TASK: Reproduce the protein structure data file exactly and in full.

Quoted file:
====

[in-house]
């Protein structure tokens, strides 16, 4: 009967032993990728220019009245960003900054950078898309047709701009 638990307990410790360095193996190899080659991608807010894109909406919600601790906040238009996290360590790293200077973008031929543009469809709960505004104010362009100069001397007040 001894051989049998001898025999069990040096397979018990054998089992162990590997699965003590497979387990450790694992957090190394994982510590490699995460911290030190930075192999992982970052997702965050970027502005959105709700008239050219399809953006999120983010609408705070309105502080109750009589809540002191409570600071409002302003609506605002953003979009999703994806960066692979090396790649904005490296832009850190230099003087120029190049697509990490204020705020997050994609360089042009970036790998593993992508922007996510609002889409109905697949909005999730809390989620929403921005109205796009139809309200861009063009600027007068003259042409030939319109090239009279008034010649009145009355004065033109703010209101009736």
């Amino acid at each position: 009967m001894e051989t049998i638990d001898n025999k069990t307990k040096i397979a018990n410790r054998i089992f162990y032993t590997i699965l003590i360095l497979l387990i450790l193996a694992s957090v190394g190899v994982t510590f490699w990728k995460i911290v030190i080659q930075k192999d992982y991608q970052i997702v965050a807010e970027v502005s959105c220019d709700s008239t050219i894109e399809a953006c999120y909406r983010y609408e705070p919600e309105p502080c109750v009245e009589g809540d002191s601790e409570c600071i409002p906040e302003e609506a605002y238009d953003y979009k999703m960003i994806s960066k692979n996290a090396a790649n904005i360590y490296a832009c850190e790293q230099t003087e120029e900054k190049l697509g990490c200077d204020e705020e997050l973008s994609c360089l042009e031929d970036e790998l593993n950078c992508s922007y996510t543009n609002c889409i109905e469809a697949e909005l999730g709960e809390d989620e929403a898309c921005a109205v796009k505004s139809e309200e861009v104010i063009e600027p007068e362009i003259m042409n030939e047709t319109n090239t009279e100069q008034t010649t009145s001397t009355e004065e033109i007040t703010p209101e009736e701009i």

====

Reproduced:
[in-house]
């Protein structure tokens, strides 16, 4: 009967032993990728220019009245960003900054950078898309047709701009 638990307990410790360095193996190899080659991608807010894109909406919600601790906040238009996290360590790293200077973008031929543009469809709960505004104010362009100069001397007040 001894051989049998001898025999069990040096397979018990054998089992162990590997699965003590497979387990450790694992957090190394994982510590490699995460911290030190930075192999992982970052997702965050970027502005959105709700008239050219399809953006999120983010609408705070309105502080109750009589809540002191409570600071409002302003609506605002953003979009999703994806960066692979090396790649904005490296832009850190230099003087120029190049697509990490204020705020997050994609360089042009970036790998593993992508922007996510609002889409109905697949909005999730809390989620929403921005109205796009139809309200861009063009600027007068003259042409030939319109090239009279008034010649009145009355004065033109703010209101009736």
């Amino acid at each position: 009967m001894e051989t049998i638990d001898n025999k069990t307990k040096i397979a018990n410790r054998i089992f162990y032993t590997i699965l003590i360095l497979l387990i450790l193996a694992s957090v190394g190899v994982t510590f490699w990728k995460i911290v030190i080659q930075k192999d992982y991608q970052i997702v965050a807010e970027v502005s959105c220019d709700s008239t050219i894109e399809a953006c999120y909406r983010y609408e705070p919600e309105p502080c109750v009245e009589g809540d002191s601790e409570c600071i409002p906040e302003e609506a605002y238009d953003y979009k999703m960003i994806s960066k692979n996290a090396a790649n904005i360590y490296a832009c850190e790293q230099t003087e120029e900054k190049l697509g990490c200077d204020e705020e997050l973008s994609c360089l042009e031929d970036e790998l593993n950078c992508s922007y996510t543009n609002c889409i109905e469809a697949e909005l999730g709960e809390d989620e929403a898309c921005a109205v796009k505004s139809e309200e861009v104010i063009e600027p007068e362009i003259m042409n030939e047709t319109n090239t009279e100069q008034t010649t009145s001397t009355e004065e033109i007040t703010p209101e009736e701009i």